Screening Methodologies

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Screening Methodologies Powered By Docstoc
					  Screening Devices for
  Detecting Collusion

Rosa M. Abrantes-Metz, Ph.D.
Leonard N. Stern School of Business, New York University

Prepared for
Austrian Federal Competition Authority
October 2010
What is a Screen?

 A screen is a statistical test designed to identify:
    – If collusion exists in a particular market
    – Which firms are involved

 Screens use commonly available data such as prices, bids or costs

Uses of Screens in Competition Policy

 Detection by competition authorities and market regulators
 Litigation
     –   Effects analysis: evidence of collusion (or lack thereof)
     –   Motions to dismiss
     –   Class certification
     –   Damages estimation

 Pre-Litigation
     –   Leniency application decision

 Commodities and financial markets manipulation
 Corporate counsel
     –   For internal monitoring and increased compliance robustness

Experience with Conspiracies and Manipulations
  I have worked on and developed empirical screens for several types of
    conspiracies and manipulations cases, including:
     – Cartels involving bid-rigging, price-fixing, market allocation
     – Manipulations of inside spreads in major trading exchanges
     – Manipulations of stock prices
     – Accounting manipulations (e.g., revenue management)
     – Conspiracies among dealers and brokers of large financial institutions
     – Manipulations of commodities indices (e.g., Platts, NYMEX )
     – Manipulations of gold, platinum and palladium, silver, and oil futures contracts
     – Conspiracies among business partners of major institutions
     – Manipulations of hedge funds accounts
     – Manipulations of interest rates

Presentation Outline

 Screening Strategies & Properties of a Good Screen
 Types of Screens and Most Common Screens
 Using Screens for Detection
 The Power of Screens to Detect Explicit Collusion
 Economic Analyses, Screening and Leniency Programs

Screening Strategies

1. Improbable events
    -   Similar to a casino looking for cheats:
          -   Highly unlikely to win 20 red/black roulette bets in a row
          -   Probability less than 1 in 1,000,000
    -   Classic Example: Tennessee Valley Authority price-fixing conspiracy:
          -   Seven companies submitted identical “sealed” bids of $198,438.24 for conductor cable services

2. Control group
    -   Benchmark a firm’s behavior against others in the same or related markets
    -   Compare prices, quantities, market shares to other firms and markets
    -   Search for anomalous patterns- e.g. concrete prices in New York in 1980’s, 70 percent
        higher than other markets

Properties of a Good Screen

1. Low false positives and negatives
2. Easy to implement
3. Costly to avoid
4. Empirical and/or theoretical support

 A screen is not a proof of existence neither absence of collusion
 False positives and negatives are possible (similar to medical screens)

Most Common Screens: Price-Fixing & Bid-Rigging

 Relationships between auction’s bids
    – Screens for phony or “complementary” bids (Porter and Zona (1993))
    – Screens for patterns of bidding across auctions indicative of bid suppression, bid rotation,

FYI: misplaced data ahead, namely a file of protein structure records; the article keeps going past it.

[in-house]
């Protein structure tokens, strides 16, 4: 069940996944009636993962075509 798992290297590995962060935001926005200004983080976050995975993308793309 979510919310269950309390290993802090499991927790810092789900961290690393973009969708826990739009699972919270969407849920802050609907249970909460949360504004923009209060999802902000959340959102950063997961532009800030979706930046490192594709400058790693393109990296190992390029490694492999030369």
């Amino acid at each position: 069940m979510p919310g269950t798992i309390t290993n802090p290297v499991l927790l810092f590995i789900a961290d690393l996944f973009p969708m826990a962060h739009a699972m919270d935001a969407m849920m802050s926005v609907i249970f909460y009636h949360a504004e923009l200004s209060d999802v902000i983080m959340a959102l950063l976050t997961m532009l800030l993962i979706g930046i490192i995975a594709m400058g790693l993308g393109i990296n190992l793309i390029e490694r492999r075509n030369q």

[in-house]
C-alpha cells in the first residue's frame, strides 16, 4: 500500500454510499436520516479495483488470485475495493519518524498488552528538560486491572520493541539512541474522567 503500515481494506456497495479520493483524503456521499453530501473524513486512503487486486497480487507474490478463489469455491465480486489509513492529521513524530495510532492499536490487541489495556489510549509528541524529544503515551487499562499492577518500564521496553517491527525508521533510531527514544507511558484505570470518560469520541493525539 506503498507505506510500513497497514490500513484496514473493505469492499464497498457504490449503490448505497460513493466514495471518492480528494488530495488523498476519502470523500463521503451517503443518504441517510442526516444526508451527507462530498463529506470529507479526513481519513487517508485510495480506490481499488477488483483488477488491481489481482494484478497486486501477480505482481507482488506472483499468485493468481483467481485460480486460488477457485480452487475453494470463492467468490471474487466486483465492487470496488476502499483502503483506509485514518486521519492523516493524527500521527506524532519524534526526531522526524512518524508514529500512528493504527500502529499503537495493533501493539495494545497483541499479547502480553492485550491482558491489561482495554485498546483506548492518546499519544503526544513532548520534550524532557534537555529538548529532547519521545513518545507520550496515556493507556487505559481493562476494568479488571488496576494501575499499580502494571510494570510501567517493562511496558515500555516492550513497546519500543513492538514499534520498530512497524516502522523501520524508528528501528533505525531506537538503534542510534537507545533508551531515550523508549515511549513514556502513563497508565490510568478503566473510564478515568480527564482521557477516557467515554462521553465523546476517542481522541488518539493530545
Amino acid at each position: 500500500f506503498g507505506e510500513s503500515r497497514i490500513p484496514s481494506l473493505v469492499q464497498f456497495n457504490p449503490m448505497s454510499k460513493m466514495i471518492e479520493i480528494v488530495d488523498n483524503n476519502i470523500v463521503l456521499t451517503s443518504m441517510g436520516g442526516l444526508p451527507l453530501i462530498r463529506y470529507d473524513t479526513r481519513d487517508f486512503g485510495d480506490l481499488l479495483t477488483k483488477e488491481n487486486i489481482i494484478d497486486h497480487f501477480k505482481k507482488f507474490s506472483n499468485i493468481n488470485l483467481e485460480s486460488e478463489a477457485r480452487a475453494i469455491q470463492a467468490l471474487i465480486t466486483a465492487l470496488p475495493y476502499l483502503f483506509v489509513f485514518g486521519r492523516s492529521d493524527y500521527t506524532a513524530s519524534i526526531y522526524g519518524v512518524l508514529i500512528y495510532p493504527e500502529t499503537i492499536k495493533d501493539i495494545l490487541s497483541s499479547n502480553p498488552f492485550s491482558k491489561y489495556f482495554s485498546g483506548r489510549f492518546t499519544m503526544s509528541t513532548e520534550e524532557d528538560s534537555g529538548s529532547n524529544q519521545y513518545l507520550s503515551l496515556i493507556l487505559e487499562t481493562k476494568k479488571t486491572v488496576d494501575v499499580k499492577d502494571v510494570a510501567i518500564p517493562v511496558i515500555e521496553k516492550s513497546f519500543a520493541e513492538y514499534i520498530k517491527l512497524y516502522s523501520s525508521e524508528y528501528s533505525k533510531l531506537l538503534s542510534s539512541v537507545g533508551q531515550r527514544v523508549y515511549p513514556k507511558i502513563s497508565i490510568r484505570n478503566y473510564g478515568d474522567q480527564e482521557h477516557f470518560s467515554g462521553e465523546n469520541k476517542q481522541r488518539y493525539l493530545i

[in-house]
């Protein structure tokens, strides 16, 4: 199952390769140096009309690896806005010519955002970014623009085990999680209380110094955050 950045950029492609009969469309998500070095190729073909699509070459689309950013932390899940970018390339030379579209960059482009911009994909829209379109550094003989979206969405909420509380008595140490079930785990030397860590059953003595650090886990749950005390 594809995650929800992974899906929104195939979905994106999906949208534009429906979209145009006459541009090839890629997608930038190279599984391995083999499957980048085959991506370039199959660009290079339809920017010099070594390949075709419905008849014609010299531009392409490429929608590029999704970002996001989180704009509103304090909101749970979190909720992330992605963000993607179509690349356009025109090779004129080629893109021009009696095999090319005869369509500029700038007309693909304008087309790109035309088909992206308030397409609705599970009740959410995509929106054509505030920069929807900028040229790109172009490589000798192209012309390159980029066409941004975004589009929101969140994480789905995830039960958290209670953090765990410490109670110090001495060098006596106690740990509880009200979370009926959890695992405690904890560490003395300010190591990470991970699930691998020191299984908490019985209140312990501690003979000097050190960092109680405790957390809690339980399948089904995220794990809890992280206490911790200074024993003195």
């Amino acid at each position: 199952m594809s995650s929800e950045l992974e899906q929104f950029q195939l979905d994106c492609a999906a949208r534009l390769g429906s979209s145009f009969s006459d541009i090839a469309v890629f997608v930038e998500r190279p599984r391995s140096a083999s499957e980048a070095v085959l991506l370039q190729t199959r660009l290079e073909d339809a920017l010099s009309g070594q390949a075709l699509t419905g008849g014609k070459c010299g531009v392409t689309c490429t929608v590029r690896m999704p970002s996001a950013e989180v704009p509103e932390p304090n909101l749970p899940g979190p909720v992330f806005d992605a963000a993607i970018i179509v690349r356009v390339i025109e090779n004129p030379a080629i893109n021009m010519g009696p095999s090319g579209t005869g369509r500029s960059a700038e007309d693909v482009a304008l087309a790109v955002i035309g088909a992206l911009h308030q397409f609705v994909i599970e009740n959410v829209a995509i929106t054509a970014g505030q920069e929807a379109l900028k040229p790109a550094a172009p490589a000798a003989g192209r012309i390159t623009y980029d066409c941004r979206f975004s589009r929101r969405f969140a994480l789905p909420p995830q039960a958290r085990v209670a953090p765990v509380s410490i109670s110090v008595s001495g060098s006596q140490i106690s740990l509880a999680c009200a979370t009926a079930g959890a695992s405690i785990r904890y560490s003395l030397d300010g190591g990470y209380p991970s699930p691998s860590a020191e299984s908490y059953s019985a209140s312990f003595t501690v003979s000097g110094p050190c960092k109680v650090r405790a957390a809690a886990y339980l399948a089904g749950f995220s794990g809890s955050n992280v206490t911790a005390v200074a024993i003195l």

or the use of side payments to reward losing conspiracy members for not competing
      aggressively (Bajari and Ye (2003))

 High average price
    – Screens on price levels: a cartel is estimated to raise prices by about 25% on average with
      respect to the but-for competitive price level (Connor (2008))

 Low price variance
    – Recent screen suggests searching for lower price volatility during collusion (Abrantes-Metz,
      Froeb, Geweke and Taylor (2006))

Other Examples of Screens

 Existence of a structural break at the beginning and/or at the end of the cartel
 Low pass-through rate from costs to prices
 Market shares stability within alleged cartel members
 Negative serial correlation of market shares for alleged cartel members
 Price distributions violating mathematical laws (e.g., Benford’s Law)

Screening for Price-Fixing

 Abrantes-Metz, Froeb, Geweke and Taylor (2006) screen for low price variance
   during collusion

 Empirical evidence is based on the collapse of a bid-rigging conspiracy in
   1998. The availability of good cost data allowed to show that prices are more
   stable during collusion, even after controlling for changes in costs

 A cartel can be thought of as a filter that attenuates cost shocks, thereby
   reducing price variance:
    – Cost associated with getting firms to reveal their costs and set equilibrium prices
    – Difficulty in having prices highly responsive to costs when cartel members need to meet to
      discuss and agree on price changes

Screening for Price-Fixing
                A Variance Screen for Collusion: Evidence
                                                          Frozen Perch Prices and Costs: 1/6/87 - 9/26/89
   4 Features of Collusion vs.      4


    1. More stable prices under              Price
    collusion                        3

    2. Structural break when the    2.5

    cartel collapsed, marked by a
    sudden drop in prices            2

    3. Higher average price under   1.5

    collusion                                      Cost

    4. Prices followed costs
    movements more closely under    0.5

    competition                           1/6/87                                   7/9/88   9/20/88           9/26/89

                                                           (Abrantes-Metz, Froeb, Geweke and Taylor (2006))

Screening for Price-Fixing
                 A Variance Screen for Collusion: Detection

                                                                               All brands, 279 stations
   Use for detection of collusive behavior